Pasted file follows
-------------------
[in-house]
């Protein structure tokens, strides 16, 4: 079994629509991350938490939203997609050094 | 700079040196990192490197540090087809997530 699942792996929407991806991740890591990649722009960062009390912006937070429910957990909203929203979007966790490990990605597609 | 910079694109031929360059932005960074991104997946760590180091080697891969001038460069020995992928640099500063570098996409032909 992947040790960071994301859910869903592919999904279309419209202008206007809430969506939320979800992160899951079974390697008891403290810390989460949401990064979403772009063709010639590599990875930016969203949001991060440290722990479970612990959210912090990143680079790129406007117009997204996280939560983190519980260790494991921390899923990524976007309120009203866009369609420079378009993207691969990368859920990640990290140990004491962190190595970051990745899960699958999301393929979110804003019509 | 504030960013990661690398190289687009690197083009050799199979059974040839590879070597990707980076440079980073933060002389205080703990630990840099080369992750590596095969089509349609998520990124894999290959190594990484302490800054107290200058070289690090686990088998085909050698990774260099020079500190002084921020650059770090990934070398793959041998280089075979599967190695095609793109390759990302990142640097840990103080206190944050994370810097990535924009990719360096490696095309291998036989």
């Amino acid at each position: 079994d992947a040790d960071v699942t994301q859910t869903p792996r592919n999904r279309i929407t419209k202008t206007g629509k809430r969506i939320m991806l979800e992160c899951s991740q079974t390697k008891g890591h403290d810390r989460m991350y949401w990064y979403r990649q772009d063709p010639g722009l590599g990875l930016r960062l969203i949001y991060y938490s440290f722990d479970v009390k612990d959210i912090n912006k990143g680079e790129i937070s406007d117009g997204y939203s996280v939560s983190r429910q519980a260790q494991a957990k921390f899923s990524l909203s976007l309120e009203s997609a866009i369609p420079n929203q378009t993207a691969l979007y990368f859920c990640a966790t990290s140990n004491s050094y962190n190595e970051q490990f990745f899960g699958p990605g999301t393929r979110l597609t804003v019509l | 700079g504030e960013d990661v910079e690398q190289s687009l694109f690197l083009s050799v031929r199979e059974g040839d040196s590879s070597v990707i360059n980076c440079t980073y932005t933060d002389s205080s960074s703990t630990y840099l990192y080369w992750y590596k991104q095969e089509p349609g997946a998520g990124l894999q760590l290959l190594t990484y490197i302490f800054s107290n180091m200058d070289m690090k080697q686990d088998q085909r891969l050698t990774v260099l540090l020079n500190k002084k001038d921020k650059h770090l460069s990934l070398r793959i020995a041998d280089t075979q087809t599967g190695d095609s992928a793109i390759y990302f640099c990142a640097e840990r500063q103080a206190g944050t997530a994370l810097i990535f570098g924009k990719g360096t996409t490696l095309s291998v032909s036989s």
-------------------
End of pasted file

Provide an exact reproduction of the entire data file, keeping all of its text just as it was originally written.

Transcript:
[in-house]
């Protein structure tokens, strides 16, 4: 079994629509991350938490939203997609050094 | 700079040196990192490197540090087809997530 699942792996929407991806991740890591990649722009960062009390912006937070429910957990909203929203979007966790490990990605597609 | 910079694109031929360059932005960074991104997946760590180091080697891969001038460069020995992928640099500063570098996409032909 992947040790960071994301859910869903592919999904279309419209202008206007809430969506939320979800992160899951079974390697008891403290810390989460949401990064979403772009063709010639590599990875930016969203949001991060440290722990479970612990959210912090990143680079790129406007117009997204996280939560983190519980260790494991921390899923990524976007309120009203866009369609420079378009993207691969990368859920990640990290140990004491962190190595970051990745899960699958999301393929979110804003019509 | 504030960013990661690398190289687009690197083009050799199979059974040839590879070597990707980076440079980073933060002389205080703990630990840099080369992750590596095969089509349609998520990124894999290959190594990484302490800054107290200058070289690090686990088998085909050698990774260099020079500190002084921020650059770090990934070398793959041998280089075979599967190695095609793109390759990302990142640097840990103080206190944050994370810097990535924009990719360096490696095309291998036989």
């Amino acid at each position: 079994d992947a040790d960071v699942t994301q859910t869903p792996r592919n999904r279309i929407t419209k202008t206007g629509k809430r969506i939320m991806l979800e992160c899951s991740q079974t390697k008891g890591h403290d810390r989460m991350y949401w990064y979403r990649q772009d063709p010639g722009l590599g990875l930016r960062l969203i949001y991060y938490s440290f722990d479970v009390k612990d959210i912090n912006k990143g680079e790129i937070s406007d117009g997204y939203s996280v939560s983190r429910q519980a260790q494991a957990k921390f899923s990524l909203s976007l309120e009203s997609a866009i369609p420079n929203q378009t993207a691969l979007y990368f859920c990640a966790t990290s140990n004491s050094y962190n190595e970051q490990f990745f899960g699958p990605g999301t393929r979110l597609t804003v019509l | 700079g504030e960013d990661v910079e690398q190289s687009l694109f690197l083009s050799v031929r199979e059974g040839d040196s590879s070597v990707i360059n980076c440079t980073y932005t933060d002389s205080s960074s703990t630990y840099l990192y080369w992750y590596k991104q095969e089509p349609g997946a998520g990124l894999q760590l290959l190594t990484y490197i302490f800054s107290n180091m200058d070289m690090k080697q686990d088998q085909r891969l050698t990774v260099l540090l020079n500190k002084k001038d921020k650059h770090l460069s990934l070398r793959i020995a041998d280089t075979q087809t599967g190695d095609s992928a793109i390759y990302f640099c990142a640097e840990r500063q103080a206190g944050t997530a994370l810097i990535f570098g924009k990719g360096t996409t490696l095309s291998v032909s036989s």